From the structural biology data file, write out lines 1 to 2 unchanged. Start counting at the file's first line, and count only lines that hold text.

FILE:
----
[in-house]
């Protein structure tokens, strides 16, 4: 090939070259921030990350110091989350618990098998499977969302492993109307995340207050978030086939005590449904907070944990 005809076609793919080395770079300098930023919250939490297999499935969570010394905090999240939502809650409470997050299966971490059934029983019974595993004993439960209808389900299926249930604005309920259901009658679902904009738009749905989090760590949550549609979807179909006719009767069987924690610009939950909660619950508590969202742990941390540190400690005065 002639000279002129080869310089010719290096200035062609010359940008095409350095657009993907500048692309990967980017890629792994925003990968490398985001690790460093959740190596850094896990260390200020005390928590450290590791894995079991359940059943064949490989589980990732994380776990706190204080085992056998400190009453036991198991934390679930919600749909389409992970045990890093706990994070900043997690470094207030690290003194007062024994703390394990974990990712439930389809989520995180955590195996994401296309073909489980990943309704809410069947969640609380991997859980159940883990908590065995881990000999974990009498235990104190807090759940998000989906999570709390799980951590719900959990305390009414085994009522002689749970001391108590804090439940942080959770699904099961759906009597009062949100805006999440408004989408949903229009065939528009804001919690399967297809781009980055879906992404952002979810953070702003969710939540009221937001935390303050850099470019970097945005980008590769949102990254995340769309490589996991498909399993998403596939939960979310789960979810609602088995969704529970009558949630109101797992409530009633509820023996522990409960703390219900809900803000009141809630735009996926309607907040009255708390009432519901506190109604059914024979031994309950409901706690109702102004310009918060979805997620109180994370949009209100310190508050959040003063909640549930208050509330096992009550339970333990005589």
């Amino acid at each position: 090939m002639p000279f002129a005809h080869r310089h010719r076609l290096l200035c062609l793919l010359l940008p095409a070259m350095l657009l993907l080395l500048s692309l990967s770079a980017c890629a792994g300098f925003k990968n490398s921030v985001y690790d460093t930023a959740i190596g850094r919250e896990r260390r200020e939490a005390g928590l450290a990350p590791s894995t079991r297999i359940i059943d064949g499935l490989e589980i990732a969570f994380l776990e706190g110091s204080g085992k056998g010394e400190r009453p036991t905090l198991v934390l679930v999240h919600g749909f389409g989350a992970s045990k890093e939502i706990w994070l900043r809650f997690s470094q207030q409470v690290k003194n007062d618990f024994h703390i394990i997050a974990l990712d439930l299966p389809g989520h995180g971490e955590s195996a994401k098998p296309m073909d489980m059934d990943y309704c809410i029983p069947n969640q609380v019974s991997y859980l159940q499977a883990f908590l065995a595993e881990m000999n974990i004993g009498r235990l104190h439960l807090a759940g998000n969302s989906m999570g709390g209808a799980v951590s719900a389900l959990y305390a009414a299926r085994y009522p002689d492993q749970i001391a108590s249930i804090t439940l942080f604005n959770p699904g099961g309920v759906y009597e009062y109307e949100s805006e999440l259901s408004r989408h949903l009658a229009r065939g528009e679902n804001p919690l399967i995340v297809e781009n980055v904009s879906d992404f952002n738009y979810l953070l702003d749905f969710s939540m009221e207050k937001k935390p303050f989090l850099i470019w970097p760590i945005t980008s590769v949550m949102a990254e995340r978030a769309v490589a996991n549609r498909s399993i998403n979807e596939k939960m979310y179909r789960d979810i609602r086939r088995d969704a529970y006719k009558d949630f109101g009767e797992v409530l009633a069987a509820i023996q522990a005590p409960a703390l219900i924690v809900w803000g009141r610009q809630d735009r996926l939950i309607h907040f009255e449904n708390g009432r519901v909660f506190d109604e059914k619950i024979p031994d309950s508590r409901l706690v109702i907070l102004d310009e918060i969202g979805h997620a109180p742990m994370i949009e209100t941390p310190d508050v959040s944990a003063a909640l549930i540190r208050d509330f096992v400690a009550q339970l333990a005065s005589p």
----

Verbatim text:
[in-house]
């Protein structure tokens, strides 16, 4: 090939070259921030990350110091989350618990098998499977969302492993109307995340207050978030086939005590449904907070944990 005809076609793919080395770079300098930023919250939490297999499935969570010394905090999240939502809650409470997050299966971490059934029983019974595993004993439960209808389900299926249930604005309920259901009658679902904009738009749905989090760590949550549609979807179909006719009767069987924690610009939950909660619950508590969202742990941390540190400690005065 002639000279002129080869310089010719290096200035062609010359940008095409350095657009993907500048692309990967980017890629792994925003990968490398985001690790460093959740190596850094896990260390200020005390928590450290590791894995079991359940059943064949490989589980990732994380776990706190204080085992056998400190009453036991198991934390679930919600749909389409992970045990890093706990994070900043997690470094207030690290003194007062024994703390394990974990990712439930389809989520995180955590195996994401296309073909489980990943309704809410069947969640609380991997859980159940883990908590065995881990000999974990009498235990104190807090759940998000989906999570709390799980951590719900959990305390009414085994009522002689749970001391108590804090439940942080959770699904099961759906009597009062949100805006999440408004989408949903229009065939528009804001919690399967297809781009980055879906992404952002979810953070702003969710939540009221937001935390303050850099470019970097945005980008590769949102990254995340769309490589996991498909399993998403596939939960979310789960979810609602088995969704529970009558949630109101797992409530009633509820023996522990409960703390219900809900803000009141809630735009996926309607907040009255708390009432519901506190109604059914024979031994309950409901706690109702102004310009918060979805997620109180994370949009209100310190508050959040003063909640549930208050509330096992009550339970333990005589």